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Cheaper Does Not Equal Better

I was thinking the other day about the current state of the manufacturing economy, or lack there of, in the United States. The thoughts came about while discussing large American corporations that export United States manufacturing jobs overseas cheap jerseys and then avoid taxes using transfer pricing. It is really hitting the United States in the «pocketbook» at both ends. Honestly, we can’t really prevent them from hiring overseas, and we could probably offer some incentives to hire here.

We could talk all day about what the government could do to help solve this issue, for example, by reforming the tax code (we should). But I would prefer to talk about something else. I am a man of the people and prefer action to come from within, not from the government. Let’s talk about something that comes before you pay for that product at the cash register; before the money gets transferred out of their bank; before it’s shipped to the Bahamas or an Irish banking center and avoids a tax. I would prefer to talk about your choice of buying the product itself, and the effects it may have, including affecting where these corporations choose to have their products manufactured. But first, my version of the back story.

Most students of economics the past 60 years have been taught that globalization is a good thing because it allows capital to find the most efficient means of production, ie. the countries with a comparative advantage. So if a country can produce a product better, cheaper, or faster, or preferably all three, then it can end up being the worldwide producer of that good. The prime example would be China, where their government specifically set about building an infrastructure to support manufacturing in the 1980′s and 1990′s. dollar. consumer. Finally combine that with the fact that they were encouraging the migration of millions and millions of rural Chinese to urban manufacturing areas to work in factories. They were trying to build the perfect manufacturing economy. In many ways they have succeeded.

So, if American companies could have their products made in China at half the price, and then sell it at a big box store such as Walmart, they could increase profits tremendously. manufacturing jobs that were lost to China (partly because of the artificially low currency peg), we also lost the mom and pop shops that were pounded into oblivion by Walmart and other «one stop shops.» That was an employment «double whammy.» Of course their jobs were replaced with $10 an hour service jobs stocking shelves at those big box shops, so it all evens out right? Probably not. China is one example, but it is just a microcosm of our last 20 years, exporting jobs all over the world. We probably didn’t notice because the internet bubble and then the housing bubble blinded us with a false sense of success.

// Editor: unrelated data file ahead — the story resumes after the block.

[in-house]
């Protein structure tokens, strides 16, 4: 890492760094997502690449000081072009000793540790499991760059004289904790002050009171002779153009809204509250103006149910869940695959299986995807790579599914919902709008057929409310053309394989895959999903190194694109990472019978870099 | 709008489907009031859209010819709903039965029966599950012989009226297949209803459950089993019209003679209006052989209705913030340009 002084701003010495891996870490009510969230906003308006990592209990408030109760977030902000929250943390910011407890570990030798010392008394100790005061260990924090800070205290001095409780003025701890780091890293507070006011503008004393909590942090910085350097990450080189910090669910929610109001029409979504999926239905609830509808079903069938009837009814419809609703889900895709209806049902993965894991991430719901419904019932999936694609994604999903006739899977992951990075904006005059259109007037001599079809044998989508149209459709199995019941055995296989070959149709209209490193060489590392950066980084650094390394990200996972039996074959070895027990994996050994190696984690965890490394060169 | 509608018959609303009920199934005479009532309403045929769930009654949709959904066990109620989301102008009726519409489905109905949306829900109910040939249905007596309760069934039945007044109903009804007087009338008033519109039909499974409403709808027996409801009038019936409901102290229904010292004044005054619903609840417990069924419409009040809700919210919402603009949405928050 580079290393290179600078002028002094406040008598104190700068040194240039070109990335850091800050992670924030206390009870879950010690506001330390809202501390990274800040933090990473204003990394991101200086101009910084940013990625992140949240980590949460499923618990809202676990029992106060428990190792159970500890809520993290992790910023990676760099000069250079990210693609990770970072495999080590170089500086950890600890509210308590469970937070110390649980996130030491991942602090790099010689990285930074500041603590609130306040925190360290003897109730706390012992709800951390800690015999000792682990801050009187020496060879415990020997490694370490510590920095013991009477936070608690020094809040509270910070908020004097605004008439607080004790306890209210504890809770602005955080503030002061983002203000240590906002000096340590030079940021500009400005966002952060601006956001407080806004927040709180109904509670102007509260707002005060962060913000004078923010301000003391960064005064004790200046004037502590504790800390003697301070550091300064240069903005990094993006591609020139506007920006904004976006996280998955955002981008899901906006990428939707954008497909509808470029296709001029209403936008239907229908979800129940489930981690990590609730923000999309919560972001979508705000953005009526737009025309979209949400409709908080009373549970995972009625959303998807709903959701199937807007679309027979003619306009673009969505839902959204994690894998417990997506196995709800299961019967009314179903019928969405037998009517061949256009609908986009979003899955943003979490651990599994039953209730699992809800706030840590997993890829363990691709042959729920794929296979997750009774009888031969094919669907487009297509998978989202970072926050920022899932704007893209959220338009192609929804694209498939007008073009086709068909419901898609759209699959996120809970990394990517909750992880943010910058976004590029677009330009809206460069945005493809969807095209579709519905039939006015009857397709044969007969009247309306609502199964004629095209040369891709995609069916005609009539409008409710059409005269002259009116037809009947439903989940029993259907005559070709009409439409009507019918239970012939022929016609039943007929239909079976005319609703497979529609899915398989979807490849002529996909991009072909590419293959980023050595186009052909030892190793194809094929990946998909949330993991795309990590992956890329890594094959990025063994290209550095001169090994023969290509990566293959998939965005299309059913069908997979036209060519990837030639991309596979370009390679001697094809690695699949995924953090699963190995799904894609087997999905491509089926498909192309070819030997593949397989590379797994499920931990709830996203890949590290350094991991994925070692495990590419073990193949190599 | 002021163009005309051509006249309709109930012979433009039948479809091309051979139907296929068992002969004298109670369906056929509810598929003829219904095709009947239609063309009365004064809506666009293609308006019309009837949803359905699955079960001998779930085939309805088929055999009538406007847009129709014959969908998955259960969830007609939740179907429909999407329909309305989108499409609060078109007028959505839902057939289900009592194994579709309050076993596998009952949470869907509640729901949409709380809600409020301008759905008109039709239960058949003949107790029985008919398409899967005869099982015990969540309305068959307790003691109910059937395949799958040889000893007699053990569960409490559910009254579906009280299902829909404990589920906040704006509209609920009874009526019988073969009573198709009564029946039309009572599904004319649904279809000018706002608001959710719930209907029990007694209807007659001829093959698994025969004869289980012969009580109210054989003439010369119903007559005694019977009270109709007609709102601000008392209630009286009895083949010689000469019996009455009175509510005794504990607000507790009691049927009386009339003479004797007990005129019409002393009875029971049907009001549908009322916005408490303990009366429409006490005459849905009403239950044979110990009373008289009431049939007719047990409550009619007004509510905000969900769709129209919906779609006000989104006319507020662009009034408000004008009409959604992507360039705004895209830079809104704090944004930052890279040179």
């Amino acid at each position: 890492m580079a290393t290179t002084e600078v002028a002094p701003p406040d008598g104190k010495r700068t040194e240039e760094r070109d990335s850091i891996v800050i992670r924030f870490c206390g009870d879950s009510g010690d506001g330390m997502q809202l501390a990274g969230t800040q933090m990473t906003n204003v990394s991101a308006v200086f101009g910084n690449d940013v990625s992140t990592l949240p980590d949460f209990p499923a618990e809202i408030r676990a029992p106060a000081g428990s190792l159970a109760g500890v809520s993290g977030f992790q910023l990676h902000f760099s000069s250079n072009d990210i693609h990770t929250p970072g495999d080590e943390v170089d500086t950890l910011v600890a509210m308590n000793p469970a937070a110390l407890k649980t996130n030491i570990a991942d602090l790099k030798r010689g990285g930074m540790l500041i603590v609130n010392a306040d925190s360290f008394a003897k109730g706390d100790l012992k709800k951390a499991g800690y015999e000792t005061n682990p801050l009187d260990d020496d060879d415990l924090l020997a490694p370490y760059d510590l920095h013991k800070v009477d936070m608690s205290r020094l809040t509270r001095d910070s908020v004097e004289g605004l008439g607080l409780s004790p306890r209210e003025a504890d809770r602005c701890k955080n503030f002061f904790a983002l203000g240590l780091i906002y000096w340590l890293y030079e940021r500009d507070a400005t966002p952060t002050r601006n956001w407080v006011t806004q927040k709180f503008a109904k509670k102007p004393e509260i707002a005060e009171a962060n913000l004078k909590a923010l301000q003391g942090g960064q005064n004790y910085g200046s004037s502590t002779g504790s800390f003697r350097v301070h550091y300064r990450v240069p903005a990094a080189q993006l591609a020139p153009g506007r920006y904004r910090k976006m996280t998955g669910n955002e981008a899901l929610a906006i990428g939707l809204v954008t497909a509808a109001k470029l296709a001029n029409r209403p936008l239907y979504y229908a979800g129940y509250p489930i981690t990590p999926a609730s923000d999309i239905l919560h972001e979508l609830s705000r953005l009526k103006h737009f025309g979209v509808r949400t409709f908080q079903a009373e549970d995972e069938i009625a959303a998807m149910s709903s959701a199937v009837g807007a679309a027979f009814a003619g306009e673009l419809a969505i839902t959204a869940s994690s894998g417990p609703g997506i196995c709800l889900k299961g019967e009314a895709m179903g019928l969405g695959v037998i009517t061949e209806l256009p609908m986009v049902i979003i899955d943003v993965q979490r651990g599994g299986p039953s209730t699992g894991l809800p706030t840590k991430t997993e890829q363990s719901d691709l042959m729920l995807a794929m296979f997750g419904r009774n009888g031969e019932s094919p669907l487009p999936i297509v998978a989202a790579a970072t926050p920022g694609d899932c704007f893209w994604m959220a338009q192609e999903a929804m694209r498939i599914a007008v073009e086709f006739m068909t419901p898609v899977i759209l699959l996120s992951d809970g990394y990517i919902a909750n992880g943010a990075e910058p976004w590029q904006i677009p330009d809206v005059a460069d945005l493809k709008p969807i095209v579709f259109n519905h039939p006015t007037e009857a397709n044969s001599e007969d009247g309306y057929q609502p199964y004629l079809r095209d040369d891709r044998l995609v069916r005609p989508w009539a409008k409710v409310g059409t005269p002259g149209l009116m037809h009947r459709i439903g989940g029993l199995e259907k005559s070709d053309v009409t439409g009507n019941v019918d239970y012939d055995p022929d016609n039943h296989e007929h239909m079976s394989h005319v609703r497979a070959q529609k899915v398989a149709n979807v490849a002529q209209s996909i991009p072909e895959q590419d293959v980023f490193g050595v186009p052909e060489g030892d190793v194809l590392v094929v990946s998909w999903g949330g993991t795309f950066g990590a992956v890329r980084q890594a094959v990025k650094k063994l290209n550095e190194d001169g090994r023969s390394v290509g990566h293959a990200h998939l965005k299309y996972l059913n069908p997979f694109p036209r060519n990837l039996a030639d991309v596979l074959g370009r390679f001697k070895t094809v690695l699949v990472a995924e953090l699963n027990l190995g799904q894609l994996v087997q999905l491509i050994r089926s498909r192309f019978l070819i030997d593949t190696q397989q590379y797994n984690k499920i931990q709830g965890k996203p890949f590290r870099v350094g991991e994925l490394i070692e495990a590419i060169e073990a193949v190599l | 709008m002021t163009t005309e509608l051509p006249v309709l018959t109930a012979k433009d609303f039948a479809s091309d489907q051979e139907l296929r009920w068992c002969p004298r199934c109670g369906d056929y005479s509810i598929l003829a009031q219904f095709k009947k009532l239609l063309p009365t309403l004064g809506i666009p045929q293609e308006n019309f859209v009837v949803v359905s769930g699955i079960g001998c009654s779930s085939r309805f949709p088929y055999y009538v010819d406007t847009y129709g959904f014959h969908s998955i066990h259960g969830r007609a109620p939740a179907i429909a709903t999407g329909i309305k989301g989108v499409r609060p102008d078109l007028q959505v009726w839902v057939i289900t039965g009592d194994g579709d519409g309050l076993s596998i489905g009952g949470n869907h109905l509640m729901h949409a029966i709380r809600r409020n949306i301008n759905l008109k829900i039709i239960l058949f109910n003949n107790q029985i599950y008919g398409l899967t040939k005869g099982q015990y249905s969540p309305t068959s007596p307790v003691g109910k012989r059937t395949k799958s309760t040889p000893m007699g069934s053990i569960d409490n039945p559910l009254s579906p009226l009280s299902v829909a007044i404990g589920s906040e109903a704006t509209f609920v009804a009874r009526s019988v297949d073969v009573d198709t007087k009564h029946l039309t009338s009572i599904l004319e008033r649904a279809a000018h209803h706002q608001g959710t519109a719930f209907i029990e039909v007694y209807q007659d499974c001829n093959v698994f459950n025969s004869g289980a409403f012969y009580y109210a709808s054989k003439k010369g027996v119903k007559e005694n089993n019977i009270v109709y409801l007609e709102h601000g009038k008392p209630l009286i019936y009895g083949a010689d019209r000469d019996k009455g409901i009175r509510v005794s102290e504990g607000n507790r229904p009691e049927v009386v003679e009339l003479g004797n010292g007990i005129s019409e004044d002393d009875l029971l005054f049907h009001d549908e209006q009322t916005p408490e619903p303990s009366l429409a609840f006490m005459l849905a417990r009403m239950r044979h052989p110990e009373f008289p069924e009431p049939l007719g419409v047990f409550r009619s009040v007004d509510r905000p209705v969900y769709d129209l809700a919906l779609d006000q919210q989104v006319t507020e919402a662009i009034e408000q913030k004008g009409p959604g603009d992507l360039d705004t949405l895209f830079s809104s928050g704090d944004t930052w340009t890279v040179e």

We didn’t feel the pain of the lost manufacturing jobs because of the euphoric housing and internet bubbles, and because we could buy anything we wanted for cheaper than we ever thought possible because it was made in these countries that could produce it quickly and cheaply. Of course, we’ve learned that this shift in manufacturing wasn’t without flaws. The craftsmanship is gone from these big box store goods. Hell, even the safety could be gone, if dangerous lead paint on toys is any indicator. Anyways, where was I? Oh right. So now back to the point I want to talk about. Your decision on which product to buy.

The issue could be in your hands. Should you purchase a cheap, but possibly dangerous, poorly made product, made by factory workers in questionable conditions? Or purchase a slightly more expensive, well crafted product made by a local toy maker that will incidentally last 5 times as long, and keep your neighbor employed. Lets examine these slowly.